Nick Corporon delivers a promising feature film debut in Retake, an inspired road trip drama with enough quirks and twists to keep audiences enthralled until the credit roll.
Retake opens with what is arguably one of the most enticing sequences of shots. A mysterious man with a briefcase appears to be traveling and promptly picks up a male prostitute. With little explanation, he makes the streetwalker don a black wig to play out some unexplained fantasy. However, the transaction goes awry when the experience becomes a little too weird for the both of them. Unfazed, the middle-aged man heads back to the streets the following night and discovers another young man to play his twisted game. Despite warnings, the young man decides to take the risk, despite the cold, unnerving feeling of danger.
What appears to be a creepy thriller, however, gradually evolves into a psychological drama, which is quite a feat by writer/director Corporan. Just as the audience is expecting this middle-aged man to pull out a knife and start gutting prostitutes throughout the city, Corporan starts to reveal a sentimental, albeit odd, character. The middle-aged man is Jonathan (played by Tuc Watkins), and it is quickly evident that he is seeking to recreate a past experience with his role-play games. This newest adventure, a bright young man named Adam (Devon Graye) curiously acquiesces to Jonathan’s requests, including referring to him by a different name throughout their tryst.
Jonathan’s ultimate objective is quickly made known, as he offers to pay Adam a premium rate to join him on a road trip through Colorado to reach the Grand Canyon. Adam, who seems to be on his own quest for self-help and discovery, is happy to join him. The two men begin a journey that takes a few strange and somewhat creepy turns. Jonathan’s meandering path to the mountains seems to require making some very specific stops, including motels and tourist spots. Jonathan and Adam stumble across other characters in their travels as well. Many seem to be on their own adventure of sorts, however, none so creepy as Jonathan and Adam’s past recreation role-play.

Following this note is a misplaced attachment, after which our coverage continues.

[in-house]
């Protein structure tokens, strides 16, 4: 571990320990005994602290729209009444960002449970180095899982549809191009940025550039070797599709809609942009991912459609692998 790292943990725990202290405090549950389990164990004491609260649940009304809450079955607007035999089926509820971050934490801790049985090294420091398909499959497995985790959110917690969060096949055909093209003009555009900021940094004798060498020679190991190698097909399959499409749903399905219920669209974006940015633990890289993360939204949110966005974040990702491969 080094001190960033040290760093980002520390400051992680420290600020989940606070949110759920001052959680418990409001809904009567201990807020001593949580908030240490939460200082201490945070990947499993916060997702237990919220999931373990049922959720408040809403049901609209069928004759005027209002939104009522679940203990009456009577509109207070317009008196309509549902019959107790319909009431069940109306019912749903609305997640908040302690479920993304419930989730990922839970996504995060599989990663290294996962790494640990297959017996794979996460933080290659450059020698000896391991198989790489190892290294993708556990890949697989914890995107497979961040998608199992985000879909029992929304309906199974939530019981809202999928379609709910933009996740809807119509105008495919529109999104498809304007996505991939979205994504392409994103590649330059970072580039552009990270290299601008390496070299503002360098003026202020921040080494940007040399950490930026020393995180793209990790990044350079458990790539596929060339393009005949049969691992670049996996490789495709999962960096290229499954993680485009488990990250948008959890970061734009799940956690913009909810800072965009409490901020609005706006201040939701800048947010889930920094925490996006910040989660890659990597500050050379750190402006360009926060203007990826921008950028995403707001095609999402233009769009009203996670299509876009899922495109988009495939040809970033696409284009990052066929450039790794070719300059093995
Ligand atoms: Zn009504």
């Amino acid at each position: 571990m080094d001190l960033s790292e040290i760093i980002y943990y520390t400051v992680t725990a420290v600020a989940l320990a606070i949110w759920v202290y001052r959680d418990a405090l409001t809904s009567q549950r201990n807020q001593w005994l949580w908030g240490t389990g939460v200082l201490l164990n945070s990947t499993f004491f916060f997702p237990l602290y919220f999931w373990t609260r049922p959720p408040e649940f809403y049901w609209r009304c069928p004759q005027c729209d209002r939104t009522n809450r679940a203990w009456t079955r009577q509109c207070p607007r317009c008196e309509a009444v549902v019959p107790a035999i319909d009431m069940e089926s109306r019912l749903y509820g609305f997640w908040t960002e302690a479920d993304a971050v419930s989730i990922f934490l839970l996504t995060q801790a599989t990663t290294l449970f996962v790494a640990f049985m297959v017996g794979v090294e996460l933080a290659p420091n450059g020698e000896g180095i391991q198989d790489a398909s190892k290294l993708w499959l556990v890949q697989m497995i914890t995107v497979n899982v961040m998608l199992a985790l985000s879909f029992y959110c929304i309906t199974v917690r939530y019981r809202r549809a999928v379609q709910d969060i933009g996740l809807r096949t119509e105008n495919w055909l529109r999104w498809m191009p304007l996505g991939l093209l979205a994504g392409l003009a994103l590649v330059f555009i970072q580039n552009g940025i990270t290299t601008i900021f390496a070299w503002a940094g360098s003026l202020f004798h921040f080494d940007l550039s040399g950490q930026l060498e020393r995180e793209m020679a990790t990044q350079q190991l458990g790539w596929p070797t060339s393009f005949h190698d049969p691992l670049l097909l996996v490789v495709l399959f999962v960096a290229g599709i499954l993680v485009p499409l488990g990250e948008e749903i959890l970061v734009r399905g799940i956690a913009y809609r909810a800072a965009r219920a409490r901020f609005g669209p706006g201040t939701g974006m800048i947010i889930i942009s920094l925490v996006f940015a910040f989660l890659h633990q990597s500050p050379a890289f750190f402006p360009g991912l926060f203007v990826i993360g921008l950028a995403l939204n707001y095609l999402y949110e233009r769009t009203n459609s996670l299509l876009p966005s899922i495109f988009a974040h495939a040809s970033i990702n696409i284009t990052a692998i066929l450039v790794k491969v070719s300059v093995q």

At a pivotal moment, however, role-play starts to become reality and Jonathan and Adam are both forced to confront their own psychological and emotional hurdles. It is quite apparent this trip was meant to be therapeutic for the each of these men, though when each reveals his respective wounds the safe structure of a role-play begins to crumble. Not surprisingly, the Grand Canyon offers the ultimate symbol of the vastness and hollowness these men begin to feel.
All in all, Corporon has gracefully transitioned from short films into feature work with this project. Although audiences may be somewhat disappointed in the ending of Retake, the future bodes well for this talented filmmaker.